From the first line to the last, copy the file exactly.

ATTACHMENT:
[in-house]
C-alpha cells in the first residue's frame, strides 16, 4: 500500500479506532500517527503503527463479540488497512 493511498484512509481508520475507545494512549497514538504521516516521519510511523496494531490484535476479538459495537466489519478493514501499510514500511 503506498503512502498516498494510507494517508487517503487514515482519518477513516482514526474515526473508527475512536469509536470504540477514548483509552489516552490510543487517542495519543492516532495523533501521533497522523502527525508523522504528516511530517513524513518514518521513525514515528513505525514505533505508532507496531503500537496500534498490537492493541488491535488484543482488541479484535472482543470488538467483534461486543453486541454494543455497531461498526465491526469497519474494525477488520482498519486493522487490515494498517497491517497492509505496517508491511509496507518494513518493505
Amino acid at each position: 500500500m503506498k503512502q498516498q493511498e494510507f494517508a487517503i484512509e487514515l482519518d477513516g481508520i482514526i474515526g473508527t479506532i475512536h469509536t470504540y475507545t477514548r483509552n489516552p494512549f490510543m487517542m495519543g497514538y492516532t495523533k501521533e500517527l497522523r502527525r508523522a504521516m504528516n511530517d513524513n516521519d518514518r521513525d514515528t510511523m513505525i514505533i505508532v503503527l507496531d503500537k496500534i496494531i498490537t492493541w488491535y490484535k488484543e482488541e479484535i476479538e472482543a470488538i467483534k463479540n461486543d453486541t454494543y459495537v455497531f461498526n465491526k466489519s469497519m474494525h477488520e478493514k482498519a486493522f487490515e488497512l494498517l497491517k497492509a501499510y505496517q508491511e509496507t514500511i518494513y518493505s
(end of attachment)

[in-house]
C-alpha cells in the first residue's frame, strides 16, 4: 500500500479506532500517527503503527463479540488497512 493511498484512509481508520475507545494512549497514538504521516516521519510511523496494531490484535476479538459495537466489519478493514501499510514500511 503506498503512502498516498494510507494517508487517503487514515482519518477513516482514526474515526473508527475512536469509536470504540477514548483509552489516552490510543487517542495519543492516532495523533501521533497522523502527525508523522504528516511530517513524513518514518521513525514515528513505525514505533505508532507496531503500537496500534498490537492493541488491535488484543482488541479484535472482543470488538467483534461486543453486541454494543455497531461498526465491526469497519474494525477488520482498519486493522487490515494498517497491517497492509505496517508491511509496507518494513518493505
Amino acid at each position: 500500500m503506498k503512502q498516498q493511498e494510507f494517508a487517503i484512509e487514515l482519518d477513516g481508520i482514526i474515526g473508527t479506532i475512536h469509536t470504540y475507545t477514548r483509552n489516552p494512549f490510543m487517542m495519543g497514538y492516532t495523533k501521533e500517527l497522523r502527525r508523522a504521516m504528516n511530517d513524513n516521519d518514518r521513525d514515528t510511523m513505525i514505533i505508532v503503527l507496531d503500537k496500534i496494531i498490537t492493541w488491535y490484535k488484543e482488541e479484535i476479538e472482543a470488538i467483534k463479540n461486543d453486541t454494543y459495537v455497531f461498526n465491526k466489519s469497519m474494525h477488520e478493514k482498519a486493522f487490515e488497512l494498517l497491517k497492509a501499510y505496517q508491511e509496507t514500511i518494513y518493505s